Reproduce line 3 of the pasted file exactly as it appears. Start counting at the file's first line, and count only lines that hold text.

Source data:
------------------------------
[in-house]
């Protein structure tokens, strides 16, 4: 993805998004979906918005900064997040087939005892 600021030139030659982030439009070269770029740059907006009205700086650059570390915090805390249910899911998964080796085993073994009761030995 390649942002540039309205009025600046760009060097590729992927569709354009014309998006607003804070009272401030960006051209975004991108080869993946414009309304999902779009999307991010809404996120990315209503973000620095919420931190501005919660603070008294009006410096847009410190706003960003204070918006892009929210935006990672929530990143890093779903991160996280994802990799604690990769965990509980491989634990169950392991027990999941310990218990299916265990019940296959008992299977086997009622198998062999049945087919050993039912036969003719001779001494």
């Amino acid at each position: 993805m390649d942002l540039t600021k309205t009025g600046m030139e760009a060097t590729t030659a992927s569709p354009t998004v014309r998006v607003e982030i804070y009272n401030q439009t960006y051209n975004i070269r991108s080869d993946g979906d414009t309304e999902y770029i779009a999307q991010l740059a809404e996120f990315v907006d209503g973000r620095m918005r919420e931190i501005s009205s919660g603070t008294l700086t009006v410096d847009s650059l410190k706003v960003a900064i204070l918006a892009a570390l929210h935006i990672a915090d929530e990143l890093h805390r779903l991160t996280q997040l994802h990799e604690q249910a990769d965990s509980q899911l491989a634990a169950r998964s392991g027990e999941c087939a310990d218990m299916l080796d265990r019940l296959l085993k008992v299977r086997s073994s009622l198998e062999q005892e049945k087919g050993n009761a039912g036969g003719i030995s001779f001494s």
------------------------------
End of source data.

């Amino acid at each position: 993805m390649d942002l540039t600021k309205t009025g600046m030139e760009a060097t590729t030659a992927s569709p354009t998004v014309r998006v607003e982030i804070y009272n401030q439009t960006y051209n975004i070269r991108s080869d993946g979906d414009t309304e999902y770029i779009a999307q991010l740059a809404e996120f990315v907006d209503g973000r620095m918005r919420e931190i501005s009205s919660g603070t008294l700086t009006v410096d847009s650059l410190k706003v960003a900064i204070l918006a892009a570390l929210h935006i990672a915090d929530e990143l890093h805390r779903l991160t996280q997040l994802h990799e604690q249910a990769d965990s509980q899911l491989a634990a169950r998964s392991g027990e999941c087939a310990d218990m299916l080796d265990r019940l296959l085993k008992v299977r086997s073994s009622l198998e062999q005892e049945k087919g050993n009761a039912g036969g003719i030995s001779f001494s």